The war isn't over for the Goldwasser family

For more than five weeks they have subsisted on a diet of hope and anxiety, with no word on his fate.

ehud goldwasser  (photo credit: Channel 10)
ehud goldwasser
(photo credit: Channel 10)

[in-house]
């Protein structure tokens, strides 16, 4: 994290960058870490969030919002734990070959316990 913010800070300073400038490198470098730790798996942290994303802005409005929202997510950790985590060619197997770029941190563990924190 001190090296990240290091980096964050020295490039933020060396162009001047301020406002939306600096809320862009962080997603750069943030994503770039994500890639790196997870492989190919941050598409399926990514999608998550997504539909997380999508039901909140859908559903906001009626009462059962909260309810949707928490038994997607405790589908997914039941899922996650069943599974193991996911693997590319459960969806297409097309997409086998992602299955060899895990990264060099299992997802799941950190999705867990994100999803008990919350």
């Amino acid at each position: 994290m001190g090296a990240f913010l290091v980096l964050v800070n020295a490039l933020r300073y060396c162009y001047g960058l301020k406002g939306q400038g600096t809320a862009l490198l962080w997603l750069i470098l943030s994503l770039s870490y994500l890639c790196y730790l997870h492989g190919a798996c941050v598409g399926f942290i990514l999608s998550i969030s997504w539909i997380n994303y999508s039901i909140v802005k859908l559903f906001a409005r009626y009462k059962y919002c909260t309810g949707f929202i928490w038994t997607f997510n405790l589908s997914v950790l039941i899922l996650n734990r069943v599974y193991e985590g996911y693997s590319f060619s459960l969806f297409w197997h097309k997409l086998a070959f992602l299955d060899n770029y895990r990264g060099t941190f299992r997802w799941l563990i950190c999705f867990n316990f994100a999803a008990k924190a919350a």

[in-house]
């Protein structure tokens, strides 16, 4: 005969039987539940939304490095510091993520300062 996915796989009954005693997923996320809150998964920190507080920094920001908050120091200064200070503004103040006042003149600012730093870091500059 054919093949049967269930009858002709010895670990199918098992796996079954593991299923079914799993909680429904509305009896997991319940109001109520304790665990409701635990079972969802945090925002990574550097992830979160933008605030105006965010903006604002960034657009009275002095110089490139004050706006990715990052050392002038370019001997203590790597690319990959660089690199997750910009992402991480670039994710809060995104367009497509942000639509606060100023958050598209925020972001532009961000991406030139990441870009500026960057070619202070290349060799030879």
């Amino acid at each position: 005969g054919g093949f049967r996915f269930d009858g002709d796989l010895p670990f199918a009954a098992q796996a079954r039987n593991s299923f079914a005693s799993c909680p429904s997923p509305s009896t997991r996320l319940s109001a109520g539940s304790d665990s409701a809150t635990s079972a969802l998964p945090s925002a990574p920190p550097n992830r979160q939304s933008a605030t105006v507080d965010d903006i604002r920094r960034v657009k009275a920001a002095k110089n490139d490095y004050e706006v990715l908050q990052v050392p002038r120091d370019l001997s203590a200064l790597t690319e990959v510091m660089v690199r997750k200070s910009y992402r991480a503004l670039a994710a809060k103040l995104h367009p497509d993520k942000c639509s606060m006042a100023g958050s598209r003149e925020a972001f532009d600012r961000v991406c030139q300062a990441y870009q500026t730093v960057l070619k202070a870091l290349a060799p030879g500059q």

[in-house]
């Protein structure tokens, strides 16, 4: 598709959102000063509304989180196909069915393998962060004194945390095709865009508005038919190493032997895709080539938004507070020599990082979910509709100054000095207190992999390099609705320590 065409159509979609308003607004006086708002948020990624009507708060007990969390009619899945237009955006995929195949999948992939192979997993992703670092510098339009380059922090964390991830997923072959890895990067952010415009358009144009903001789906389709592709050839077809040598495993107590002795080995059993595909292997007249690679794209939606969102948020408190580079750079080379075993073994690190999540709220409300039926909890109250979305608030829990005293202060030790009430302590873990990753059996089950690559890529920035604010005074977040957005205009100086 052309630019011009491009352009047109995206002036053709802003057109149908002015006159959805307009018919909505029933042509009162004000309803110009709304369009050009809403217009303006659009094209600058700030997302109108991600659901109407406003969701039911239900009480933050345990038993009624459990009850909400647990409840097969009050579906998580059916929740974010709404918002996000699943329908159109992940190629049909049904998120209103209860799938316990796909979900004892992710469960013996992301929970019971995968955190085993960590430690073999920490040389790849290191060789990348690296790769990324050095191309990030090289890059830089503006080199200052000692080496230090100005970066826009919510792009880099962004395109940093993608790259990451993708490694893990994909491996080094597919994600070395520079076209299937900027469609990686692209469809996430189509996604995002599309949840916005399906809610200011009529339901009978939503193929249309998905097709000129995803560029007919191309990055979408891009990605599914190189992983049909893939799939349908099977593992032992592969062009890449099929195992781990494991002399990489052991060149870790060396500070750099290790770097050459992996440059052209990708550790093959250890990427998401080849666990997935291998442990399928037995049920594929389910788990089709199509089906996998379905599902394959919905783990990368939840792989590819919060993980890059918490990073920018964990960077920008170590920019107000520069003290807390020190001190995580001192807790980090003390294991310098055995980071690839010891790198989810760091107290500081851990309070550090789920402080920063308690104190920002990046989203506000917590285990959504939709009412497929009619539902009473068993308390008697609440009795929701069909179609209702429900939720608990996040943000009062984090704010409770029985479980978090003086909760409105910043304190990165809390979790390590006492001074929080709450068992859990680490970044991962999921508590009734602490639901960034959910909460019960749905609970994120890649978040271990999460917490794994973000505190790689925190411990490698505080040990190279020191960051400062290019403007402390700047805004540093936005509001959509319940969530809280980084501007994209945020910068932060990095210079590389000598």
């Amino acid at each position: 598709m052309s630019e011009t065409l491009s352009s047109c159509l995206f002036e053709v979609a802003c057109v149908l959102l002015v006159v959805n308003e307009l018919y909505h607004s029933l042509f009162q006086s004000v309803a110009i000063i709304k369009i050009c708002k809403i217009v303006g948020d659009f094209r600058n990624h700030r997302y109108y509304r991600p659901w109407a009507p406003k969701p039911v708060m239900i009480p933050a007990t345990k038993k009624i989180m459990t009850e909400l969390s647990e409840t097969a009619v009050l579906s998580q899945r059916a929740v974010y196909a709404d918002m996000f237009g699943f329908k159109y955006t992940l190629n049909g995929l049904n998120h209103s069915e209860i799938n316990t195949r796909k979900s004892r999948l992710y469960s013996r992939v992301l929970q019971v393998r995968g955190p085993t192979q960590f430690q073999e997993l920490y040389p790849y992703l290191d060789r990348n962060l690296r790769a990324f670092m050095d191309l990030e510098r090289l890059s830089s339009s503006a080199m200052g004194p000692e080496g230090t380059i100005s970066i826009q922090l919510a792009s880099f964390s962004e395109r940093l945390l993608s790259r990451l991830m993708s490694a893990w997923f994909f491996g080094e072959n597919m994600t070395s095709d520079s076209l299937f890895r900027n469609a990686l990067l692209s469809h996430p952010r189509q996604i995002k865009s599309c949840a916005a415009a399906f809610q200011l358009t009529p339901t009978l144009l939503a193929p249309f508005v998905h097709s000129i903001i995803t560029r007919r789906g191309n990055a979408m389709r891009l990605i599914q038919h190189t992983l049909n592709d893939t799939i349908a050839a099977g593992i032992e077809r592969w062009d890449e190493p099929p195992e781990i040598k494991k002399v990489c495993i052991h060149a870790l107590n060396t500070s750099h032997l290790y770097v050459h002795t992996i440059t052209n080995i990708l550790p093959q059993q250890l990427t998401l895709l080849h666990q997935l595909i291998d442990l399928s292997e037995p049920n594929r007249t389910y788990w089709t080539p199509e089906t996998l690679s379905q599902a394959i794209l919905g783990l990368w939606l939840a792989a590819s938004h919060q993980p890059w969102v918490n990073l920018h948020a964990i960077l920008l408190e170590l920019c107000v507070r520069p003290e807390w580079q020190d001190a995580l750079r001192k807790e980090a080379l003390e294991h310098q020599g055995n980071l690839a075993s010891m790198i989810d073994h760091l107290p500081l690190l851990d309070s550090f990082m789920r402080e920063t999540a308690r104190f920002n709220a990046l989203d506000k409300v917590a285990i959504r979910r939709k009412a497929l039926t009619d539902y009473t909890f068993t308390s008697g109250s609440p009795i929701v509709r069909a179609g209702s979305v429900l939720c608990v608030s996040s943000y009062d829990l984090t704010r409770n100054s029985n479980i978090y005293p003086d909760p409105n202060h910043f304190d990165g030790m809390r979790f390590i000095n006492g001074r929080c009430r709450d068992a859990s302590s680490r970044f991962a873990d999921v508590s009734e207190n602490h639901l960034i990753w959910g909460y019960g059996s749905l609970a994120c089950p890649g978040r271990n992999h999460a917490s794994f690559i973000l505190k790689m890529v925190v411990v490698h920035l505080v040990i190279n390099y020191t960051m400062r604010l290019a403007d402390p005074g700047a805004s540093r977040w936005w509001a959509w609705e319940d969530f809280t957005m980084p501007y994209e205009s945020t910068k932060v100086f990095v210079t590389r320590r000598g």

Yair Goldwasser's last contacts with his brother Ehud were so normal it seems bizarre in retrospect. He ate dinner with Ehud and his wife, Karnit, in their Haifa apartment. Then there was an ordinary phone conversation a few days before Ehud left for the final leg of his reserve duty on the northern border. His family has not seen him since, because on July 12, Hizbullah gunmen kidnapped him and fellow reservist Eldad Regev, 26. The word normal has become a stranger for Yair and his family. For more than five weeks they have subsisted on a diet of hope and anxiety, with no word on the fate of the tall environmental engineering student. Their belief that he was wounded only makes matters worse. While fellow Nahariya residents are breathing in relief at the cessation of the Hizbullah rocket fire, the war is not over for Yair Goldwasser, 26, and his younger brother Gadi, 23. "This is where our battle begins," said Gadi as he sat with Yair in their childhood home. On wooden shelves behind them were clay pieces sculpted by their mother. The guitar that Ehud - known in the family as "Udi" - loved to play lay on a dining room chair. The warning sirens have fallen silent and the rockets have stopped since Monday's cease-fire. But the two young men, who have been pleading with officials from around the world for some word about their older brother, are hardly at peace. They believe he is alive, but they would like to bolster that faith with concrete evidence. Yair Goldwasser dismissed encouraging words from Vice Premier Shimon Peres, who said Wednesday that Ehud was alive. There isn't sufficient evidence behind those words, he said. Gadi and Yair told The Jerusalem Post this week they feared that as people returned to their normal routines they would forget about "Udi" and Regev. "We know this. We are not blind," said Gadi. He and the family are doing everything in their power to keep the two men's fate on the top of the national agenda. "We do not just sit at home with our fingers crossed and wait for Udi to come home. We are shouting. We are putting pressure on those who need to be pressured. We are going to keep on doing that until Udi returns," Gadi said. They hope to meet soon with United Nations Secretary-General Kofi Annan, but said that no date had been set. The family's request to him and to everyone else is simple: help return their life to where it was on July 12, when they were a family of three brothers. "It's something that no one can prepare you for. It just happened that on one simple, beautiful day your whole life twists around and from the top of the world you fall into a pit," said Gadi. Yair was home in Nahariya watching television when his world was turned upside down. Gadi was traveling in India with his girlfriend and a friend. Their parents were in South Africa, where the family has lived on and off since 1987 due to father Shlomo's work as a cargo ship skipper. Yair said he been about to start working on his car when he suddenly had a premonition telling him to stay put. "Four minutes later officers knocked on my door and gave me the news that my brother was missing in action," Yair said. He was the first in the family to know that Ehud was gone. He e-mailed brother Gadi and sent a text message asking father Shlomo to break the news to their mother. The IDF officer stopped Yair from calling Ehud's wife, Karnit, suggesting it was better handled by a professional team. Gadi received Yair's e-mail when he came upon an Indian village with Internet access, shortly after the kidnapping. "The first thing I did was to phone home," he said. But getting back was a complicated process that took four days. "I lost four kilos. I didn't sleep for even one hour," he said. Unlike many of their neighbors who fled Nahariya during the war, the Goldwassers stayed put. "We don't believe in leaving our home. It's ridiculous to even think about it," said Yair. The rockets falling around them paled in comparison to the pain caused by the sudden absence of their big brother. They didn't head to a protected room or a bomb shelter. Yair said he was more likely to head to the roof to see where the rockets had hit. Two rockets exploded at a nearby elementary school, one landed 50 meters down the road and another dropped 100 meters further away, he said. "I was numb to it," said Gadi. From the start of the military operation in Lebanon, Prime Minister Ehud Olmert said that one of its objectives was the return of the kidnapped soldiers. Gadi said he believed the kidnapping was simply the trigger and not the cause for the war. "For six years they [Hizbullah] sat on the border preparing for war, and sadly my brother was caught in the middle. It could have been anyone," Gadi said, adding, "sadly, it was my brother." Because of their brother's kidnapping, Gadi and Yair were not called to reserve service. Gadi said he would have fought in the war but bristled when asked if he supported it. "We do not enjoy reading in the newspapers and seeing on television people dying, neither civilians in Lebanon nor our own soldiers. We do not enjoy hearing the bombs in our own town, seeing my best friend's home directly hit by a missile, smashing his whole life to pieces," said Gadi. Yair said he understood from the start that they were in for a long haul. "We have to be patient, strong and have a lot of hope," he said. "We are not in grief. We are not in mourning. He [Ehud] is not dead. We can feel that. By standing strong we help him and send him all of our strength." The brothers said they were neither diplomats nor government officials. They were simply two young men who wanted their brother back, they said. "I would turn the world upside down to do that," Gadi said.